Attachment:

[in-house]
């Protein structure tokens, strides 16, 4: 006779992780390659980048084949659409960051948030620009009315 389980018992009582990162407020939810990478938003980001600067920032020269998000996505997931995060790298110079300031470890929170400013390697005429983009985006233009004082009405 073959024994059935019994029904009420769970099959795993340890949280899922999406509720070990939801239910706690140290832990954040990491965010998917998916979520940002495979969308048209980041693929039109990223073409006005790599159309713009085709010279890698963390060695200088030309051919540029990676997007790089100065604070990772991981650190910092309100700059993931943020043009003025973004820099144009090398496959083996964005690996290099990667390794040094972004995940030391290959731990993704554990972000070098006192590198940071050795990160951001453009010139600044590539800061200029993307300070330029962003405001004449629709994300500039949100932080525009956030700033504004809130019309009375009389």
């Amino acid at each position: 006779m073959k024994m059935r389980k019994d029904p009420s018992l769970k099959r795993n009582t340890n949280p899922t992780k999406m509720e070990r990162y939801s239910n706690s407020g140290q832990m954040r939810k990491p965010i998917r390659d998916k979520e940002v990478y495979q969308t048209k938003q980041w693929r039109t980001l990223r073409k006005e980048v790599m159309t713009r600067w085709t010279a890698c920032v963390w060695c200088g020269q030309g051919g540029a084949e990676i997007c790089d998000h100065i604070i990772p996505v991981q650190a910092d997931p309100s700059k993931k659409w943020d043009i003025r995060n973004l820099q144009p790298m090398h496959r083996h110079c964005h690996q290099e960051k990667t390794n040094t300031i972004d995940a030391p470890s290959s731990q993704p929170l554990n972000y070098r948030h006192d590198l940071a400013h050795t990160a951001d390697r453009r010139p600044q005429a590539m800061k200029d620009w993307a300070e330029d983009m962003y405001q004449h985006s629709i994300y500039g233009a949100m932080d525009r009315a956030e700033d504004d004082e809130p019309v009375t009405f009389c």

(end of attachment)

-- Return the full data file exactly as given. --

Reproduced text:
[in-house]
């Protein structure tokens, strides 16, 4: 006779992780390659980048084949659409960051948030620009009315 389980018992009582990162407020939810990478938003980001600067920032020269998000996505997931995060790298110079300031470890929170400013390697005429983009985006233009004082009405 073959024994059935019994029904009420769970099959795993340890949280899922999406509720070990939801239910706690140290832990954040990491965010998917998916979520940002495979969308048209980041693929039109990223073409006005790599159309713009085709010279890698963390060695200088030309051919540029990676997007790089100065604070990772991981650190910092309100700059993931943020043009003025973004820099144009090398496959083996964005690996290099990667390794040094972004995940030391290959731990993704554990972000070098006192590198940071050795990160951001453009010139600044590539800061200029993307300070330029962003405001004449629709994300500039949100932080525009956030700033504004809130019309009375009389």
């Amino acid at each position: 006779m073959k024994m059935r389980k019994d029904p009420s018992l769970k099959r795993n009582t340890n949280p899922t992780k999406m509720e070990r990162y939801s239910n706690s407020g140290q832990m954040r939810k990491p965010i998917r390659d998916k979520e940002v990478y495979q969308t048209k938003q980041w693929r039109t980001l990223r073409k006005e980048v790599m159309t713009r600067w085709t010279a890698c920032v963390w060695c200088g020269q030309g051919g540029a084949e990676i997007c790089d998000h100065i604070i990772p996505v991981q650190a910092d997931p309100s700059k993931k659409w943020d043009i003025r995060n973004l820099q144009p790298m090398h496959r083996h110079c964005h690996q290099e960051k990667t390794n040094t300031i972004d995940a030391p470890s290959s731990q993704p929170l554990n972000y070098r948030h006192d590198l940071a400013h050795t990160a951001d390697r453009r010139p600044q005429a590539m800061k200029d620009w993307a300070e330029d983009m962003y405001q004449h985006s629709i994300y500039g233009a949100m932080d525009r009315a956030e700033d504004d004082e809130p019309v009375t009405f009389c």